the most dangerous rip prone beaches in australia

3 April 2012 20:11:00 AEST

Sitting behind the gloss of the brochure statistics of Australia's whitest sand / bluest water and most picturesque beaches lies a far darker set of facts. In the past 5 years, 90% of our 174 coastal drownings in Australia were due to people being caught in ocean rips.

Rips are a peculiar phenomena. It is basically imperceptible to the human eye but any beach with wave action will have a slightly higher water level on the shore than further offshore, due mainly to the build up of energy close to shore. The natural tendency is for this higher level of water to retreat back out to sea. On a beach without a significant weakpoint in the sand bar system, the retreating water slips beneath the waves forming an undertow on its way back out. On a typical sandy beach with a weakpoint in the sand bar system, the retreating water breaks through and forms a 'rip'. Contrary to popular belief, undertows do not randomly suck people vertically down to a watery doom, rips are far more dangerous. The fast moving water of a rip often appears eerily calm from the shore, the deeper water in the rip channel one of the most dangerous features for inexperienced swimmers. Many people are capable enough swimmers to 'survive' a rip but the natural instinct to try to swim against a rip as opposed to exiting parallel to the shore is often too great. The topography of some beaches makes them very prone to life threatening rips. Lets examine some of the worst:

Bondi Beach, NSW - Historically, Bondi Beach is still one of the most rip prone beaches in Australia. On 06 Feb, 1938 - a day that became known as Black Sunday, 250 people were rescued after a series of large waves created a significant rip that drowned another 5. A semi permanent rip to the south of the beach known as 'backpackers express' routinely deposits unwary tourists into a life threatening situation. Despite the number of life savers on duty, Bondi suffers drowning fatalities.

Fraser Island, QLD - Remote beaches, no lifesaving patrols and plenty of surf may have the makings of a perfect surf trip but it can and has turned to tragedy on Fraser Island in the past. Powerful rips especially to the north of the island are best avoided by swimmers and inexperienced surfers alike.

Tamarama Beach, NSW - Tamarama is considered to be the most dangerous patrolled beach in Australia. The deep water and narrow strip of beach generate dangerous waves in even moderate swells with more rescues per 1000 bathers than any other beach in Australia. Best watched from the beach in any swell over 2 metres.

Moruya Heads, NSW - A popular holiday spot unfortunately unpatrolled and prone to dangerous and unpredictable currents courtesy of the nearby breakwall construction. Dont let the smalle waves fool you, the rips here can clock at several knots - enough to transport young swimmers from the shore right into danger in a heartbeat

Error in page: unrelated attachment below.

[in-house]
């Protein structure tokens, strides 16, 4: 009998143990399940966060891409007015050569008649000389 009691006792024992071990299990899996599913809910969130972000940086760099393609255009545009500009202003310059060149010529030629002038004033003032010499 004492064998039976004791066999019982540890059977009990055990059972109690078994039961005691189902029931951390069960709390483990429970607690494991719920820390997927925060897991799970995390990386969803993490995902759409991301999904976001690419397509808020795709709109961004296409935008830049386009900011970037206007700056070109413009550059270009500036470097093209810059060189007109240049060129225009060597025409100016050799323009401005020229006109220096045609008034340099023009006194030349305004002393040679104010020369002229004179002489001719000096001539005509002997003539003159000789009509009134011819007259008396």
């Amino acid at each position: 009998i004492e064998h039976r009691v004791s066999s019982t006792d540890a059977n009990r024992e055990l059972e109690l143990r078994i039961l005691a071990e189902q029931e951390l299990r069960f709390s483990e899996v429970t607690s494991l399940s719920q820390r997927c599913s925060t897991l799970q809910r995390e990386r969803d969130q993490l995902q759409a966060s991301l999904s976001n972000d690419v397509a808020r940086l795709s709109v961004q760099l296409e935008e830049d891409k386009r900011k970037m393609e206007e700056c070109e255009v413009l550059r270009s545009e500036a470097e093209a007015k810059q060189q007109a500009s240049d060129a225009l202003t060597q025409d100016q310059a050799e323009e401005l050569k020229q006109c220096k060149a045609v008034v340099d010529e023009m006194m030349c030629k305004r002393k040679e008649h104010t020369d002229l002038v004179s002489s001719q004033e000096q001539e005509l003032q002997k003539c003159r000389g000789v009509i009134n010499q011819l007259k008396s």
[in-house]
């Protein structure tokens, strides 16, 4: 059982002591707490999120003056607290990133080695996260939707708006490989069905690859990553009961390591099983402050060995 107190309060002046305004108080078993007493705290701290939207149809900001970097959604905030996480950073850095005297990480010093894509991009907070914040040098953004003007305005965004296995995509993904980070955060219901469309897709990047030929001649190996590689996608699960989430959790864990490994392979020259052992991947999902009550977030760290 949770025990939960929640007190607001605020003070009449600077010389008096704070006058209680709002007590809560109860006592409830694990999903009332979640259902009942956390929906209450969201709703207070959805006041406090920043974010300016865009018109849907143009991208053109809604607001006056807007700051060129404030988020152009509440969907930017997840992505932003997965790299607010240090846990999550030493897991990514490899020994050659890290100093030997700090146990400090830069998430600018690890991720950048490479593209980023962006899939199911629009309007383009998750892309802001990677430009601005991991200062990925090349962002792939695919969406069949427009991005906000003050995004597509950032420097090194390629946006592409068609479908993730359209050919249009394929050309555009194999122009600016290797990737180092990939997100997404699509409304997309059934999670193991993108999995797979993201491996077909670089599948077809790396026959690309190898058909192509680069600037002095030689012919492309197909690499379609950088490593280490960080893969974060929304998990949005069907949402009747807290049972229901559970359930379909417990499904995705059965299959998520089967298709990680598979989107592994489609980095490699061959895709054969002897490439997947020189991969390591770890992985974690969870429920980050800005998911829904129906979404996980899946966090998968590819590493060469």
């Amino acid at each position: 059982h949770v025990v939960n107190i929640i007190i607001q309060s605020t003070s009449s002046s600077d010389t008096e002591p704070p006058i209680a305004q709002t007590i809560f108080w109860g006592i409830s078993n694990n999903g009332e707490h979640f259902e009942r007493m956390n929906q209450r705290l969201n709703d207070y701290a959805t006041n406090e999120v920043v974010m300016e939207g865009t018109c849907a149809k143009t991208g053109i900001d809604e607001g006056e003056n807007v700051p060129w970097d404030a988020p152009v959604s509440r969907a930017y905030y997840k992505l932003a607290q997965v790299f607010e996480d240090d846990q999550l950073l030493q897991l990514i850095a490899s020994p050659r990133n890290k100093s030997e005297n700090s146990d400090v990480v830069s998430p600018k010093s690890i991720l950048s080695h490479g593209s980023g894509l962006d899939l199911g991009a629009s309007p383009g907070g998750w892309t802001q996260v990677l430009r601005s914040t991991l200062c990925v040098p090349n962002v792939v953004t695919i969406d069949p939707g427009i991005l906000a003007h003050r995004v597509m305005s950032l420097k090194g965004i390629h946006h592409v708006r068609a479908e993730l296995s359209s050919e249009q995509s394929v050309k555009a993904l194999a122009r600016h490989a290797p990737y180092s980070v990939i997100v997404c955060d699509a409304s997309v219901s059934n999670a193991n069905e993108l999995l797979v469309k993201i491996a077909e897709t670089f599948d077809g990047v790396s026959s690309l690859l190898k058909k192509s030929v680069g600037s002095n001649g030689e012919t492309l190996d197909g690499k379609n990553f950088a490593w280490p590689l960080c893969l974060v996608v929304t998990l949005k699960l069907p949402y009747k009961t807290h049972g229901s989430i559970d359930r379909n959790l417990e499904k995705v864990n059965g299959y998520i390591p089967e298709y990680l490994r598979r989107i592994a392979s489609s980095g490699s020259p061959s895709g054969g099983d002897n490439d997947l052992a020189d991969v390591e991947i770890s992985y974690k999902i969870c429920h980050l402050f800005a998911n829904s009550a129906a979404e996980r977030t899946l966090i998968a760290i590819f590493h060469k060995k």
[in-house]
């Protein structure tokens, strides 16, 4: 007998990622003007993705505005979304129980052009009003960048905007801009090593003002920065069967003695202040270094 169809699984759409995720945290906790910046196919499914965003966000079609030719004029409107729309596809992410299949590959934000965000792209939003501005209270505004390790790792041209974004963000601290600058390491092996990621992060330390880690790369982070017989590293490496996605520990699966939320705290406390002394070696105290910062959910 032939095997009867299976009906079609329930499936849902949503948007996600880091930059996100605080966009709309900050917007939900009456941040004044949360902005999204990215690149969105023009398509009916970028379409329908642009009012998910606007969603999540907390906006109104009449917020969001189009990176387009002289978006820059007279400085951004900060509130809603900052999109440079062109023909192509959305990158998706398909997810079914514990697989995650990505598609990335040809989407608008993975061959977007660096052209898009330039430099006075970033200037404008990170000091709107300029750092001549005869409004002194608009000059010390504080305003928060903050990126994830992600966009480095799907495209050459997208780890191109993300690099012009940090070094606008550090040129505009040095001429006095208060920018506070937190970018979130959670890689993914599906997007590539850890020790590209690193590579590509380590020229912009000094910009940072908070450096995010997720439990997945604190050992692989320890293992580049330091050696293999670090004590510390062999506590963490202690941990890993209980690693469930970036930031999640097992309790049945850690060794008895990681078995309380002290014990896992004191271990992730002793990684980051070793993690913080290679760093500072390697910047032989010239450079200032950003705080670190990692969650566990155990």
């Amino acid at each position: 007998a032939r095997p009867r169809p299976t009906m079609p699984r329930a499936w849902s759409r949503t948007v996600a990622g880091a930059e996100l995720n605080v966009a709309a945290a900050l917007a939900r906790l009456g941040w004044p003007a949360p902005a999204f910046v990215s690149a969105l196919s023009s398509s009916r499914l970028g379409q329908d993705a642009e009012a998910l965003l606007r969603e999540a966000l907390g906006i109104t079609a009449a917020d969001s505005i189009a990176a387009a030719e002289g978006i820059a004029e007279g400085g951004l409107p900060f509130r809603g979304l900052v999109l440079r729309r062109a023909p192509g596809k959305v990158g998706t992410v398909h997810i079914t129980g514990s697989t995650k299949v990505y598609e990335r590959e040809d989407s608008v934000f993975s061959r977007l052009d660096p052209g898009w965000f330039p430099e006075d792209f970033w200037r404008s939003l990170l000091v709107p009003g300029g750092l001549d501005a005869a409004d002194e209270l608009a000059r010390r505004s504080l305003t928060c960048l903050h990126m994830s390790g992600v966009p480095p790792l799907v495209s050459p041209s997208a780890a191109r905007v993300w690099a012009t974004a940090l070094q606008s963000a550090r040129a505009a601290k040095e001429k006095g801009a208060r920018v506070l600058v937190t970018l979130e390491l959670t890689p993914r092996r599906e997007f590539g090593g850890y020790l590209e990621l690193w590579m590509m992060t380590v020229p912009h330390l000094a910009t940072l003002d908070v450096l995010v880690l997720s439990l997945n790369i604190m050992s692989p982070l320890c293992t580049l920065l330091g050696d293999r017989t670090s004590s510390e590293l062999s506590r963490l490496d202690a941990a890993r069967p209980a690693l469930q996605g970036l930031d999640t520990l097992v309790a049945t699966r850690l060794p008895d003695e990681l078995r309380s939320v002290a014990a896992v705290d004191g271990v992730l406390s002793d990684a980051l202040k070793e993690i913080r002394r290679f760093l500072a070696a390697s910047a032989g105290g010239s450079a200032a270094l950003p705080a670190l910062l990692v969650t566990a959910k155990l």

Byron Bay, NSW - Byron is easily one of the most recognisable beach set ups in Australia. Warm weather and seemingly moderate surf entice many swimmers to proceed out well beyond their limits. Tragically, two men died at Byron courtesy of a rip the very day that Matthew Barclay's memorial service was held further south at Kurrawa Beach - a beach with its own sad history of life saving fatalities. The two men were swimming in an unpatrolled stretch in Byron.

Stanwell Park, NSW - The south coast of NSW is home to a string of drowning tragedies. If not for the swift action of life savers many of these events would have been far worse. in January 2011, a group of 30 swimmers was swept into a rip after a series of heavy waves. This was another example of the sandbar collapse phenomena that occurred on Bondi during Black sunday. One man died, another was resuscitated and many more narrowly escaped. During the same swell event, another man dies when a group of three were caught in a rip near Port Macquarie.

Gold Coast, QLD - 2010 was officially he worst year for drownings in Australia with 62 people losing their lives over the Christmas period. The Gold Coast saw several of these fatalities over the period. Despite he legendary presence of lifesaving clubs along the Gold Coast strip, the sheer number of inexperienced tourists combined with a significant swell event is always a recipe for disaster.

Henley Beach, SA - Its all or nothing at many beaches in South Australia either flat and calm or seriously dangerous. South Australian life savers dont have the same powers to close beaches as many of their east coast counterparts do. As such they sometimes sit back in frustration as their advice goes unheeded. In January 2008, 6 people died in rips on beaches around Adelaide over a 5 week period.

Whilst we have only highlighted a selection of beaches above, remember that rips can form across most of Australia's 11000 sandy beaches at any time. Always swim beween the flags and if in doubt....don't go out.

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